The final rule adopting HIPAA standards for the security of electronic health information was published in the Federal Register on Feb. 20, 2003 [and goes into effect April 21, 2005]. This final rule specifies a series of administrative, technical and physical security procedures for covered entities to use to assure the confidentiality of electronic protected health information. The standards are delineated into either required or addressable implementation specifications.
– Statement on the Centers for Medicare & Medicaid Services Web site regarding the Health Insurance Portability and Accountability Act1
As family physician Dan Brewer, MD, once wrote on an e-mail discussion list, “I believe I would rather eat live cockroaches than learn about HIPAA security.” Nothing, it seems, could be more boring and less related to the practice of family medicine than computer security.
But don’t be fooled into complacency. You and your patients are probably more familiar with security risks and the costs or hassles associated with inadequate protection than you realize.
Consider these examples:
Have you ever been the victim of a computer virus, or do you know someone who has?
Are you concerned about what would happen if the computer hard disk storing your patients’ medical information failed?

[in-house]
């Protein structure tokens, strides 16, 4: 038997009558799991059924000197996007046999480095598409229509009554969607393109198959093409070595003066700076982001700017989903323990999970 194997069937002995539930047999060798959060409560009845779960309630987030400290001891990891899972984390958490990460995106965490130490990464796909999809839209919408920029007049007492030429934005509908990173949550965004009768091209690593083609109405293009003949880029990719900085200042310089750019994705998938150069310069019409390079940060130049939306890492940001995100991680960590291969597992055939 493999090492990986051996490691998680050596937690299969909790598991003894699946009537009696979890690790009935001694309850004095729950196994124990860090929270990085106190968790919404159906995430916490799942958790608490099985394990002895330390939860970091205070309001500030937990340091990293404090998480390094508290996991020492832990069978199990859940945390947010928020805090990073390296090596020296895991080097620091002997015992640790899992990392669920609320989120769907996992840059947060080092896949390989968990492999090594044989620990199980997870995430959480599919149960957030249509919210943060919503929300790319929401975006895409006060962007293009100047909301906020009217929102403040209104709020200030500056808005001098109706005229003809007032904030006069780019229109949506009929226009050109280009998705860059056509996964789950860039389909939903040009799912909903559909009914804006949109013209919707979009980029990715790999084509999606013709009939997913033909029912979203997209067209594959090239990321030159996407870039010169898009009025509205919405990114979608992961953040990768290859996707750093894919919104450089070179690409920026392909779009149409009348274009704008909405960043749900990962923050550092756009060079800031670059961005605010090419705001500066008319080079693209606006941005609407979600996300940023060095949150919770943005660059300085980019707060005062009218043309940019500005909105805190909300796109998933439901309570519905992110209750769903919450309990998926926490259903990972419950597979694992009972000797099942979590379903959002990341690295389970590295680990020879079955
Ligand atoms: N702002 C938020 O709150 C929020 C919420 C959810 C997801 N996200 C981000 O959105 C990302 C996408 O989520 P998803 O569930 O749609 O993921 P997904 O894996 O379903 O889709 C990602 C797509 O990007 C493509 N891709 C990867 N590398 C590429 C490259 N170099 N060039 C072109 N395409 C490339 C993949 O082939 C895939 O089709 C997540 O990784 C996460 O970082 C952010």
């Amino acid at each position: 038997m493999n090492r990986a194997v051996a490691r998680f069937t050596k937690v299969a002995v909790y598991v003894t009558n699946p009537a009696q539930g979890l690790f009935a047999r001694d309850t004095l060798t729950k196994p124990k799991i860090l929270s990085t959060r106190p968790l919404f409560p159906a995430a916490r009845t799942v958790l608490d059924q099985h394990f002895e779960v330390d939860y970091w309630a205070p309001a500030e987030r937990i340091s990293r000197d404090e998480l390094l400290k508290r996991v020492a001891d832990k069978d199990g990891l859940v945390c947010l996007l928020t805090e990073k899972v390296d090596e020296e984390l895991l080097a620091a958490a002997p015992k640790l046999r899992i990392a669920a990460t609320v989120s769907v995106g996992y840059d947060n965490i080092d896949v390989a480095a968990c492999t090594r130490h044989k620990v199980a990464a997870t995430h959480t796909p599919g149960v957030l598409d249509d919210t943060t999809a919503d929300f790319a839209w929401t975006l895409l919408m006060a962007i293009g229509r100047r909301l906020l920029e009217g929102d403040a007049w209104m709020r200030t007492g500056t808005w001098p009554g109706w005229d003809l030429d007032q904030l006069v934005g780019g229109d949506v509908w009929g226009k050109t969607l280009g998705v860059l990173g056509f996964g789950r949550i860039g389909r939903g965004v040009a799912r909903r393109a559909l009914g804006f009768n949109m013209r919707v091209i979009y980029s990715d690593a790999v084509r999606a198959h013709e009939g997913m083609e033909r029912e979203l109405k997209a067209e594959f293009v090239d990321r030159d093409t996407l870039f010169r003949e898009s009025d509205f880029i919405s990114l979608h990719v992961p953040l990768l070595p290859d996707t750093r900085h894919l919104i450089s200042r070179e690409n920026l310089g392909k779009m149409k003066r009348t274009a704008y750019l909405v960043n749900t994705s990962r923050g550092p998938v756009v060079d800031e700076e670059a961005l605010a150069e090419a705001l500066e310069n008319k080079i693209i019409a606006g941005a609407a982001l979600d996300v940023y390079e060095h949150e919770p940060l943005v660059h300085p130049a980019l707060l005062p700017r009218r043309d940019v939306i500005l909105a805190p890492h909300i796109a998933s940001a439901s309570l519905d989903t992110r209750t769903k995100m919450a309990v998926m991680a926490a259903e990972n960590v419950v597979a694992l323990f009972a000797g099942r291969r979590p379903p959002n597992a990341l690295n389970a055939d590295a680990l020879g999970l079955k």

Do you worry that someone might eavesdrop on your wireless communications?
Were you concerned when a major pharmaceutical company unintentionally distributed the e-mail addresses of hundreds of patients taking an antidepressant medication?
The HIPAA security standards apply to protected health information (PHI) that is either stored or transmitted electronically. PHI is health information in any form that personally identifies a patient. (For more on PHI, see an earlier security article I wrote for FPM: “A Problem-Oriented Approach to the HIPAA Security Standards,” July/August 2001, page 37.)
The bottom line is this: Computer security is a requirement for any sound business, including your medical practice. Computer security is needed to protect the privacy of those whose information you store and manage. It is also needed to protect you and your practice from the risk of penalty and legal liability if private information is used or released by your practice.
You have two choices: Either delay learning about computer security and risk playing catch-up when an attack or accident causes harm to a patient or your practice, or be proactive and begin to install protections that will allow you to detect and prevent trouble down the road.